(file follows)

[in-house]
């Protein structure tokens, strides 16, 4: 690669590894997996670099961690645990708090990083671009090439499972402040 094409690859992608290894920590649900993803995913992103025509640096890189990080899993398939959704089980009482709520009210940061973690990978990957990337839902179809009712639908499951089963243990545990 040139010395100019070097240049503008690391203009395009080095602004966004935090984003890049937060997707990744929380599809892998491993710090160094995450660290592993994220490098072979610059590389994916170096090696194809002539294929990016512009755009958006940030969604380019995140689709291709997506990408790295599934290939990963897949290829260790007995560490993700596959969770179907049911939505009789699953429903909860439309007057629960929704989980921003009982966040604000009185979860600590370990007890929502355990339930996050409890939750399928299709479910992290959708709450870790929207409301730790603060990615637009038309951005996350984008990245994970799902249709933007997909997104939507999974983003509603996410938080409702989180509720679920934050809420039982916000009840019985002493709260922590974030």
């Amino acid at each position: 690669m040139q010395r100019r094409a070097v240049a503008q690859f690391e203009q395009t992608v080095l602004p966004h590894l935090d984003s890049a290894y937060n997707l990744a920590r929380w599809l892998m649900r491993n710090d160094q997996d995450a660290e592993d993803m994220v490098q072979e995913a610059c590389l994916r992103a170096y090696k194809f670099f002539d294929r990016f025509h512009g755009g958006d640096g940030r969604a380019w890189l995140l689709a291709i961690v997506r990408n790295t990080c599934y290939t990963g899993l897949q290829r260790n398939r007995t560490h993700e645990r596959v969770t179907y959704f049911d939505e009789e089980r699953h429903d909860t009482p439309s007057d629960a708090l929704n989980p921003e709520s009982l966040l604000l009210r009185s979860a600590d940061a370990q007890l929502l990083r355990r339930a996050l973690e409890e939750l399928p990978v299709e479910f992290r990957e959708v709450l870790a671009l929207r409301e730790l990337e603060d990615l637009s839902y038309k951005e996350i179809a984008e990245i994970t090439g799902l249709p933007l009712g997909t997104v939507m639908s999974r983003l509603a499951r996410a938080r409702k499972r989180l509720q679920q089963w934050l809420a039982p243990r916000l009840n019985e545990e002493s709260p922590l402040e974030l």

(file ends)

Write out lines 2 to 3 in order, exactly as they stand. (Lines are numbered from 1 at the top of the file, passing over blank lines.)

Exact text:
């Protein structure tokens, strides 16, 4: 690669590894997996670099961690645990708090990083671009090439499972402040 094409690859992608290894920590649900993803995913992103025509640096890189990080899993398939959704089980009482709520009210940061973690990978990957990337839902179809009712639908499951089963243990545990 040139010395100019070097240049503008690391203009395009080095602004966004935090984003890049937060997707990744929380599809892998491993710090160094995450660290592993994220490098072979610059590389994916170096090696194809002539294929990016512009755009958006940030969604380019995140689709291709997506990408790295599934290939990963897949290829260790007995560490993700596959969770179907049911939505009789699953429903909860439309007057629960929704989980921003009982966040604000009185979860600590370990007890929502355990339930996050409890939750399928299709479910992290959708709450870790929207409301730790603060990615637009038309951005996350984008990245994970799902249709933007997909997104939507999974983003509603996410938080409702989180509720679920934050809420039982916000009840019985002493709260922590974030």
């Amino acid at each position: 690669m040139q010395r100019r094409a070097v240049a503008q690859f690391e203009q395009t992608v080095l602004p966004h590894l935090d984003s890049a290894y937060n997707l990744a920590r929380w599809l892998m649900r491993n710090d160094q997996d995450a660290e592993d993803m994220v490098q072979e995913a610059c590389l994916r992103a170096y090696k194809f670099f002539d294929r990016f025509h512009g755009g958006d640096g940030r969604a380019w890189l995140l689709a291709i961690v997506r990408n790295t990080c599934y290939t990963g899993l897949q290829r260790n398939r007995t560490h993700e645990r596959v969770t179907y959704f049911d939505e009789e089980r699953h429903d909860t009482p439309s007057d629960a708090l929704n989980p921003e709520s009982l966040l604000l009210r009185s979860a600590d940061a370990q007890l929502l990083r355990r339930a996050l973690e409890e939750l399928p990978v299709e479910f992290r990957e959708v709450l870790a671009l929207r409301e730790l990337e603060d990615l637009s839902y038309k951005e996350i179809a984008e990245i994970t090439g799902l249709p933007l009712g997909t997104v939507m639908s999974r983003l509603a499951r996410a938080r409702k499972r989180l509720q679920q089963w934050l809420a039982p243990r916000l009840n019985e545990e002493s709260p922590l402040e974030l």